Thursday, December 11, 2008

Tip #4: LIFT! Use it or Lose it!

Hello Everyone!

A lot of athletes think they can get after it in the weight room in the off-season, stop lifting during pre-season and in-season, and expect to keep all of their off-season earned strength and power while they compete.


Our bodies detrain (lose muscle mass, strength, and power) at amazing speeds. In as little as two weeks of no lifting a noticeable amount of strength and power is gone. Go another two weeks without lifting and watch as your hard earned muscle shrinks away.

Click this ---> For Research Articles about Detraining


The more lifts you can fit into your schedule, even around the busiest times of your sport, the better.

When do you want to be your strongest, fastest, and most powerful?
A) At the beginning of the season (right after your off-season)
B) At tournament time

I'd hope every athlete reading this would say (B).

Without continual lifts you can never achieve that.


Keep Training!
Coach Amanda Kephart

Sunday, November 30, 2008

Women's Hoops

Hello Everyone!

It's time to hit the hardwood as the 08-09 basketball season gets underway!

Akron General Sports Performance is excited to see that the local team that had 5 of its players train with us this summer is ranked #6 in The Plain Dealer's Girls Basketball PreSeason Top 25. Click HERE to find out which team had some its players become stronger, faster, and more powerful this off-season.

Its no wonder local baseball, softball, soccer, and football players are flocking to AGMC Sports Performance to make the most of their off-season. What are YOU doing this off-season?

Keep Training!
Coach Amanda Kephart

Wednesday, November 19, 2008

Tip #3: Squat Deep!

Hello Everyone!

The training myth of, "Squatting below parallel is bad for your knees" is still believed by many individuals.

The truth is, if you want to develop a strong and powerful lower body, you can safely (and should often) train with deep, full range of motion squats.

Check out this research article on deep squats and knee pain (or lack thereof!)
Patellofemoral joint kinetics during squatting in collegiate women athletes

As I've mentioned in previous posts, our bodies are designed and capable of full range movements. You are only as strong as your weakest link! If your muscles are only strong at the top portion of a movement and not the bottom, then you better cross your fingers and hope you never have to get low in your sport! (Next time you watch your sport, take note at how many times athletes get below parallel, you'll be surprised!)

This is DEEP!
Coach Duarte demonstrating a good deep front squat.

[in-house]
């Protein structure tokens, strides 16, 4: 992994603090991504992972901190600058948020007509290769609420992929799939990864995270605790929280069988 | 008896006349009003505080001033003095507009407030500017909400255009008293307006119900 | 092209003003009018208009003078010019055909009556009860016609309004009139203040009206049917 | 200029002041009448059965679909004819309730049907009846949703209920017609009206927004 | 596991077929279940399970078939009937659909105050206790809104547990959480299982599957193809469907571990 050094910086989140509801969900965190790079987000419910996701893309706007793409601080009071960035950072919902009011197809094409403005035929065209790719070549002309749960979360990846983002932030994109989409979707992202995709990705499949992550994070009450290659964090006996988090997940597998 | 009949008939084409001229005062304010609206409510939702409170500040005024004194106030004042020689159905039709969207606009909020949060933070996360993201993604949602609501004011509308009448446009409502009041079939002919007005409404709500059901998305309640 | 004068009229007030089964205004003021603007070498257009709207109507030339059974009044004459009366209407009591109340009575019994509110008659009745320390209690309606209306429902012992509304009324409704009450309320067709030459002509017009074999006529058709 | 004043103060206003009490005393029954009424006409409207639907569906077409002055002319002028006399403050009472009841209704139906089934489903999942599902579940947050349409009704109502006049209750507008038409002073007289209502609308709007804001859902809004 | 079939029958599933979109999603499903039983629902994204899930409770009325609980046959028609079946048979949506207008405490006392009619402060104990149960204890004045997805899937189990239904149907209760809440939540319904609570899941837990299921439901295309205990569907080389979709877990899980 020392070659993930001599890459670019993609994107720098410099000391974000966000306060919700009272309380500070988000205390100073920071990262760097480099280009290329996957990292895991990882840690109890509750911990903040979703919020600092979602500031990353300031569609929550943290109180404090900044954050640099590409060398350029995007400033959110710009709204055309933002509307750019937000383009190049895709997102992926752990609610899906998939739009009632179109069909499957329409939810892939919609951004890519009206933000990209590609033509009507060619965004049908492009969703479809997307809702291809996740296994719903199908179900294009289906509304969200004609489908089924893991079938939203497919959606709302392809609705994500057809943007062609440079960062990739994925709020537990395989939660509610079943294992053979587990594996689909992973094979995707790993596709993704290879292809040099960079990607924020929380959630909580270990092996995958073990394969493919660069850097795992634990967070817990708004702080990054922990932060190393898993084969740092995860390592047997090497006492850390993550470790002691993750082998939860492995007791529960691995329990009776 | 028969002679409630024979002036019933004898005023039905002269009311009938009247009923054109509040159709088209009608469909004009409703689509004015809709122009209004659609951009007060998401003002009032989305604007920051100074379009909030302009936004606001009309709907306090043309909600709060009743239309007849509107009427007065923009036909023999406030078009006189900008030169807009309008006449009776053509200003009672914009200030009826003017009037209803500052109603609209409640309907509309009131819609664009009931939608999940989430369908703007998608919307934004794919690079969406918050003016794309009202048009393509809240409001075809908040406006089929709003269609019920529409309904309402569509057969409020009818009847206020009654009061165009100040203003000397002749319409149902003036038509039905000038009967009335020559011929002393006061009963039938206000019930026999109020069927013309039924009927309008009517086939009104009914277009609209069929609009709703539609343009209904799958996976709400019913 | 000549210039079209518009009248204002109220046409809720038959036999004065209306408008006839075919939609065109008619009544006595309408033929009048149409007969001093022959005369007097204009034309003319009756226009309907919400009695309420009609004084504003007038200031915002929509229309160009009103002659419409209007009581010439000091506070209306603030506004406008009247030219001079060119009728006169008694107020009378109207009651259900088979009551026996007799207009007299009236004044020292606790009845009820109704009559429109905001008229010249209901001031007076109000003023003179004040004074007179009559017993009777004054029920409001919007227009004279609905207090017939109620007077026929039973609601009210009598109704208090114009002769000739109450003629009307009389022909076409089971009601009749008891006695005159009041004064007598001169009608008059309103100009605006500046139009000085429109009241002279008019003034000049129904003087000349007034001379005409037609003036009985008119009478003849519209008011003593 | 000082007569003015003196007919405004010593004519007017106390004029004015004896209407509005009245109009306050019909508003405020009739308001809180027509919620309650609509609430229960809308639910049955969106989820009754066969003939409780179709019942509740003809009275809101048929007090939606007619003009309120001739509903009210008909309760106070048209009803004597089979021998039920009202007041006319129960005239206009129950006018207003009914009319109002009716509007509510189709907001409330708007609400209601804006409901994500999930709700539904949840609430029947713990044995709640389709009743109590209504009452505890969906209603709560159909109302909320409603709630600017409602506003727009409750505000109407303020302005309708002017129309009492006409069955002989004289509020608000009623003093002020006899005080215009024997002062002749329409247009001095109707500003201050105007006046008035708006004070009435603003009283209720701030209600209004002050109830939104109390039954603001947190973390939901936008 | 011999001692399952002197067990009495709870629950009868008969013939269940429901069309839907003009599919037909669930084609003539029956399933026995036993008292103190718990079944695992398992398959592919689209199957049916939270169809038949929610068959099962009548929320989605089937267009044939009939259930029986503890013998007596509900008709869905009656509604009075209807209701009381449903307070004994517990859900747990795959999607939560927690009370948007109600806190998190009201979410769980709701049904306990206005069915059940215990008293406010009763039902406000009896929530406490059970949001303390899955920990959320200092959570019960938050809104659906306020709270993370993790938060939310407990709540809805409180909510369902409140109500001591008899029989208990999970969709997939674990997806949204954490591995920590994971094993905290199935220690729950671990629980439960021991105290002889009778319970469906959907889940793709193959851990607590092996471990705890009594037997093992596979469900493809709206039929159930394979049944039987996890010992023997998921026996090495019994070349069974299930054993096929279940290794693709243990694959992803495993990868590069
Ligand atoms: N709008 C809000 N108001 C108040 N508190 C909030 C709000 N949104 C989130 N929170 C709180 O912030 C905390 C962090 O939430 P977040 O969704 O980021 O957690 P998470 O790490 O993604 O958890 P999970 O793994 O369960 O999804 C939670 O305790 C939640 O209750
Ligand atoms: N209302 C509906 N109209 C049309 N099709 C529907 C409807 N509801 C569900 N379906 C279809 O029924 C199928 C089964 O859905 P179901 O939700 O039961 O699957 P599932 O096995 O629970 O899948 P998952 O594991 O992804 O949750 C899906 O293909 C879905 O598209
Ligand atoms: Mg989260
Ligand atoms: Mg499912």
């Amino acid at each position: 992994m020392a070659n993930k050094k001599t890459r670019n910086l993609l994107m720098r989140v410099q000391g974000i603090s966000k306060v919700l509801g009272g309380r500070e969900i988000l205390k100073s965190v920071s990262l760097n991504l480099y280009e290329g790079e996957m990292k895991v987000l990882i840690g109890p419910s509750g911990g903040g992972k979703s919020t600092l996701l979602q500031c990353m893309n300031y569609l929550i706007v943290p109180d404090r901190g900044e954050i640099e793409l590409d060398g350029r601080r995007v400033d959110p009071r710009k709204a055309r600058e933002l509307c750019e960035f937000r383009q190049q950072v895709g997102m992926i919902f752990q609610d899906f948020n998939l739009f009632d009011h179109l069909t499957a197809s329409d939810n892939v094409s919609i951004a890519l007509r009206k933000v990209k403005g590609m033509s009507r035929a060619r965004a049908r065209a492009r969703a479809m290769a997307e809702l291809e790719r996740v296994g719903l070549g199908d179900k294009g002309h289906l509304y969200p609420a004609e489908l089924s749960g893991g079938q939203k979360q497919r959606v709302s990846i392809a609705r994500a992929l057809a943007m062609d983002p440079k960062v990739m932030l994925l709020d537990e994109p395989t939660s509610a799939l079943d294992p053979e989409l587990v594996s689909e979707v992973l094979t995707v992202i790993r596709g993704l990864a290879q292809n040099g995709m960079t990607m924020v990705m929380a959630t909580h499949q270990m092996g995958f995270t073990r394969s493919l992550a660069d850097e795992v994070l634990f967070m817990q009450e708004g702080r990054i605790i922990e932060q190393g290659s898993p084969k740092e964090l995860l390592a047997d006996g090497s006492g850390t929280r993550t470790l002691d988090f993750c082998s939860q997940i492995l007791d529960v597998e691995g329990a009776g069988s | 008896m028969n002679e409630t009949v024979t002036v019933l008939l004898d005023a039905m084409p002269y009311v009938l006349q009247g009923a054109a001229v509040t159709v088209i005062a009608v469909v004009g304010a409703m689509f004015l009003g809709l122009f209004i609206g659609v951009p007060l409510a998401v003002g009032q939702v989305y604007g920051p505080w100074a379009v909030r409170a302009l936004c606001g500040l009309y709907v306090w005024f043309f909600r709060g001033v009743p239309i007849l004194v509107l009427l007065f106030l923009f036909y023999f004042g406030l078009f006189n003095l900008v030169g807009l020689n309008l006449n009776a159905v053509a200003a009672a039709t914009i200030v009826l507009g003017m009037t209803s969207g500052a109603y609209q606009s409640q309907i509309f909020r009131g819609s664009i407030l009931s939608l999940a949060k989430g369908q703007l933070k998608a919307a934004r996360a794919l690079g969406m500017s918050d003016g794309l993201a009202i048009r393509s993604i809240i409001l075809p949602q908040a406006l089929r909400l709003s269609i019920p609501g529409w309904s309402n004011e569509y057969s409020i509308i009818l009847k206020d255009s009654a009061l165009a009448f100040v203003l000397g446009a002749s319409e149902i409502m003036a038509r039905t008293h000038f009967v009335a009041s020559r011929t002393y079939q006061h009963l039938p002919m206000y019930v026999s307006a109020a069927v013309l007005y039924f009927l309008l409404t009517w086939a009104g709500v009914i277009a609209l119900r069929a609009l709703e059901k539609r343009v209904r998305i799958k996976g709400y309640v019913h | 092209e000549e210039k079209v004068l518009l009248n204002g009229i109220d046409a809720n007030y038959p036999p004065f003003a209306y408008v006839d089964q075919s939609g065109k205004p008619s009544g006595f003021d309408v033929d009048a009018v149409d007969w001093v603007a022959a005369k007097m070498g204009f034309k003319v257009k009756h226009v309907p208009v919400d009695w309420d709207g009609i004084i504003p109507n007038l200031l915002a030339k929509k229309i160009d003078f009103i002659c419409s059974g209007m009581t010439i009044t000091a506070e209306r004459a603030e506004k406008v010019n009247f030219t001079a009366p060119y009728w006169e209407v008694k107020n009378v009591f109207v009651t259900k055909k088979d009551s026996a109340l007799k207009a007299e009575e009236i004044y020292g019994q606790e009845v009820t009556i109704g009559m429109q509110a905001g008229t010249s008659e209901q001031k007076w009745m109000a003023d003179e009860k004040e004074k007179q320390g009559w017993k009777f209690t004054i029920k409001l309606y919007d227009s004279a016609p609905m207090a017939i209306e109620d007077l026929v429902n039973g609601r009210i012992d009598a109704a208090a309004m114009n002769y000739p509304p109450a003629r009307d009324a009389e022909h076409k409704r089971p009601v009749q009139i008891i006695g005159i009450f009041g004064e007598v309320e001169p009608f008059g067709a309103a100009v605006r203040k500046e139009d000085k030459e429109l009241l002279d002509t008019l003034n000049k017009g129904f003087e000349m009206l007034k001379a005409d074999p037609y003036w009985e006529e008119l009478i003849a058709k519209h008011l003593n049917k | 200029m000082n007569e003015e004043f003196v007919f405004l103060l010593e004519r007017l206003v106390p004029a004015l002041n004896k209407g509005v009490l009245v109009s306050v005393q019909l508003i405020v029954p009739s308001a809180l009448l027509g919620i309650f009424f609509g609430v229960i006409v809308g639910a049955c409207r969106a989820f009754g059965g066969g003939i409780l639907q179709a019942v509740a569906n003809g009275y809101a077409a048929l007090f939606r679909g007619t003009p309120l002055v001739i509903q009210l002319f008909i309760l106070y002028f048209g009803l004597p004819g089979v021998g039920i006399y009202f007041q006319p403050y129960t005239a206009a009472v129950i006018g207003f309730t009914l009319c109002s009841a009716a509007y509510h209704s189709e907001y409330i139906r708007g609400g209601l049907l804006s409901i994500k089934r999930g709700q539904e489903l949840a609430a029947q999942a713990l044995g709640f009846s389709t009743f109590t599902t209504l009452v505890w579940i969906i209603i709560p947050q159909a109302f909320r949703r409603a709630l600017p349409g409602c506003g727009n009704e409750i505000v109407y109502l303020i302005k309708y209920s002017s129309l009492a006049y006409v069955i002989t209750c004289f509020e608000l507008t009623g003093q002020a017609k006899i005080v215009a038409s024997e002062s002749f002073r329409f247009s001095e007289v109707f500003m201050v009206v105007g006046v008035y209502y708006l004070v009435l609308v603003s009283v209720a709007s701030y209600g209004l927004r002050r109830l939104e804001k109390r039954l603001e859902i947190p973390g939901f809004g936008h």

Keep Training!
Coach Amanda Kephart

Thursday, November 13, 2008

We Get You Ready to Play in The Big Ten

Hello Everyone!

I recently spoke with one of my mentors who is currently a Strength and Conditioning Coach at a University in The Big Ten. He told me,

"Every one of our in-coming freshmen has had some type of strength and conditioning and/or sports performance training before arriving to The Big Ten. Facilities such as Akron General are vital to preparing our new athletes for the high level of play that is division one athletics. More athletes need sports performance training!"

Dream of playing in The Big Ten? Then you better start training for it today!

Keep Training!
Coach Amanda Kephart

Tuesday, November 4, 2008

Akron General Sports Performance Website

Hello Everyone!

Check out Akron General's webpage on Sports Performance! It has a lot of great information about our program and for the curious, a picture of me on it. :-p

Keep Training!
Coach Amanda Kephart

Friday, October 17, 2008

Does Your Warm-up Do THIS?

Hello Everyone,

I few posts back I spoke about the mental benefits of a quality warm-up. At the end of this month I will be speaking at Akron General's Coaches Clinic for local area high school sport coaches. The topic of discussion, Active-Dynamic Warm-ups.

The coaches in attendance on Wednesday, October 29 at the West Facility (4125 Medina Road, Akron, OH 44333) will learn how to achieve these physiological benefits for their athletes.

Want to better prepare your athletes for practices and games? There's still time to register for the Coaches Clinic, give 330-344-4115 a call.

Keep Training!
Coach Amanda Kephart

Wednesday, October 8, 2008

Tip #2: Can't say "can't"

Hello Everyone!

At AGMC Sports Performance we really push the limits of the body and mind. By safely working at higher intensities athletes can reach levels of performance they never dreamed of. That's why when the mind thinks it can't go any further, our coaching staff doesn't allow the athlete to say, "I can't...".

You mind can powerfully influence your body and belief in yourself can help you reach your goals.

So the next time your struggling at something and think/say, "I can't", stop that negative thought and think/say "I'll try".

You're only limited by your mind!

Keep Training!
Coach Amanda Kephart

Wednesday, October 1, 2008

Tip #1: Mental Warm-up

Hello Everyone!

Here at AGMC's Sports Performance we spend about 20 minutes warming up our athletes via an active-dynamic warm-up. It serves many physiological purposes such as increasing body temperature and increasing mobility of the muscles and joints, but there is also a mental purpose to the warm-up.

Your warm-up is your time to...


It's your time to transition from being a student, being a worker, being whatever you are outside of the gym, and transition to an athlete that is focused on your goals and understands that the workout ahead can help you achieve them.